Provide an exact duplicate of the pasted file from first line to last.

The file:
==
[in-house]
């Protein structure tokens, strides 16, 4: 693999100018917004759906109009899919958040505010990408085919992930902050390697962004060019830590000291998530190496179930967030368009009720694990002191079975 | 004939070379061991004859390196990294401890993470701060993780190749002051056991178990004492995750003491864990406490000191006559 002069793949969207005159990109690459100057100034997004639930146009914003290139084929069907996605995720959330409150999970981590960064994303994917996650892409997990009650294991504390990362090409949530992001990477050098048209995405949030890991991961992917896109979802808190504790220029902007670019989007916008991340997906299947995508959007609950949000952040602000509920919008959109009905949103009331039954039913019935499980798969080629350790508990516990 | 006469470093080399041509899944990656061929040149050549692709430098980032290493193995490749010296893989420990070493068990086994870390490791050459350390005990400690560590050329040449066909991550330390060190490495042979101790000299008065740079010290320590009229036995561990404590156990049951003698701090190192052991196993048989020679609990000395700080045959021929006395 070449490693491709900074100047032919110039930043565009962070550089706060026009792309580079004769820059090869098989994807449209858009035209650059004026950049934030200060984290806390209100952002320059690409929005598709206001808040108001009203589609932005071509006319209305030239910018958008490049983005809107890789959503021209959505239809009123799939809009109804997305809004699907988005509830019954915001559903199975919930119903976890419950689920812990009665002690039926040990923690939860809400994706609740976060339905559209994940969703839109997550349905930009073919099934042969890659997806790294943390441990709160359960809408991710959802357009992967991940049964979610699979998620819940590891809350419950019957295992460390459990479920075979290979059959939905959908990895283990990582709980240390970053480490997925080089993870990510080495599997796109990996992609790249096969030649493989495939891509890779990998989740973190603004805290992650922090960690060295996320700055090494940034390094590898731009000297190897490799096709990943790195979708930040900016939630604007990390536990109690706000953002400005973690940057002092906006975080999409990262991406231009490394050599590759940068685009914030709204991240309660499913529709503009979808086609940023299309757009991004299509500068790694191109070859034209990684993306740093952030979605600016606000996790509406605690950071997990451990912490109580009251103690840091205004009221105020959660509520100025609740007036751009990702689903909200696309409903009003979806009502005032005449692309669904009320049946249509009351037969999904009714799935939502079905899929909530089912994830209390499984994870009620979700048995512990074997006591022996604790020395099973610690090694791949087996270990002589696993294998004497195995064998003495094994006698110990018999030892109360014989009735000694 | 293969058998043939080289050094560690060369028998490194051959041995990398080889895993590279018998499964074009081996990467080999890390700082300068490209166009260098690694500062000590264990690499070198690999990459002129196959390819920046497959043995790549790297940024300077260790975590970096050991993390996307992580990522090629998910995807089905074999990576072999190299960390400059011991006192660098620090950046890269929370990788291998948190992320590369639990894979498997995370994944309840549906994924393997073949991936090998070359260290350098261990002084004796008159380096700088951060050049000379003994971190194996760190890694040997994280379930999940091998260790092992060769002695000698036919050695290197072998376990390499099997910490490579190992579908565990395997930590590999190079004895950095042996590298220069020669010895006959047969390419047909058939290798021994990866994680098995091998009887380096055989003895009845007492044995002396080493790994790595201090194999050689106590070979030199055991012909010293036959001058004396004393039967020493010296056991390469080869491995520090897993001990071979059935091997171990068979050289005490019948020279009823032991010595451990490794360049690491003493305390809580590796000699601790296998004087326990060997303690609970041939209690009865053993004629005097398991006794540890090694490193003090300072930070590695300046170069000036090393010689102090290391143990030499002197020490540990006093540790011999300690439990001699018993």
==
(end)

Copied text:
[in-house]
């Protein structure tokens, strides 16, 4: 693999100018917004759906109009899919958040505010990408085919992930902050390697962004060019830590000291998530190496179930967030368009009720694990002191079975 | 004939070379061991004859390196990294401890993470701060993780190749002051056991178990004492995750003491864990406490000191006559 002069793949969207005159990109690459100057100034997004639930146009914003290139084929069907996605995720959330409150999970981590960064994303994917996650892409997990009650294991504390990362090409949530992001990477050098048209995405949030890991991961992917896109979802808190504790220029902007670019989007916008991340997906299947995508959007609950949000952040602000509920919008959109009905949103009331039954039913019935499980798969080629350790508990516990 | 006469470093080399041509899944990656061929040149050549692709430098980032290493193995490749010296893989420990070493068990086994870390490791050459350390005990400690560590050329040449066909991550330390060190490495042979101790000299008065740079010290320590009229036995561990404590156990049951003698701090190192052991196993048989020679609990000395700080045959021929006395 070449490693491709900074100047032919110039930043565009962070550089706060026009792309580079004769820059090869098989994807449209858009035209650059004026950049934030200060984290806390209100952002320059690409929005598709206001808040108001009203589609932005071509006319209305030239910018958008490049983005809107890789959503021209959505239809009123799939809009109804997305809004699907988005509830019954915001559903199975919930119903976890419950689920812990009665002690039926040990923690939860809400994706609740976060339905559209994940969703839109997550349905930009073919099934042969890659997806790294943390441990709160359960809408991710959802357009992967991940049964979610699979998620819940590891809350419950019957295992460390459990479920075979290979059959939905959908990895283990990582709980240390970053480490997925080089993870990510080495599997796109990996992609790249096969030649493989495939891509890779990998989740973190603004805290992650922090960690060295996320700055090494940034390094590898731009000297190897490799096709990943790195979708930040900016939630604007990390536990109690706000953002400005973690940057002092906006975080999409990262991406231009490394050599590759940068685009914030709204991240309660499913529709503009979808086609940023299309757009991004299509500068790694191109070859034209990684993306740093952030979605600016606000996790509406605690950071997990451990912490109580009251103690840091205004009221105020959660509520100025609740007036751009990702689903909200696309409903009003979806009502005032005449692309669904009320049946249509009351037969999904009714799935939502079905899929909530089912994830209390499984994870009620979700048995512990074997006591022996604790020395099973610690090694791949087996270990002589696993294998004497195995064998003495094994006698110990018999030892109360014989009735000694 | 293969058998043939080289050094560690060369028998490194051959041995990398080889895993590279018998499964074009081996990467080999890390700082300068490209166009260098690694500062000590264990690499070198690999990459002129196959390819920046497959043995790549790297940024300077260790975590970096050991993390996307992580990522090629998910995807089905074999990576072999190299960390400059011991006192660098620090950046890269929370990788291998948190992320590369639990894979498997995370994944309840549906994924393997073949991936090998070359260290350098261990002084004796008159380096700088951060050049000379003994971190194996760190890694040997994280379930999940091998260790092992060769002695000698036919050695290197072998376990390499099997910490490579190992579908565990395997930590590999190079004895950095042996590298220069020669010895006959047969390419047909058939290798021994990866994680098995091998009887380096055989003895009845007492044995002396080493790994790595201090194999050689106590070979030199055991012909010293036959001058004396004393039967020493010296056991390469080869491995520090897993001990071979059935091997171990068979050289005490019948020279009823032991010595451990490794360049690491003493305390809580590796000699601790296998004087326990060997303690609970041939209690009865053993004629005097398991006794540890090694490193003090300072930070590695300046170069000036090393010689102090290391143990030499002197020490540990006093540790011999300690439990001699018993």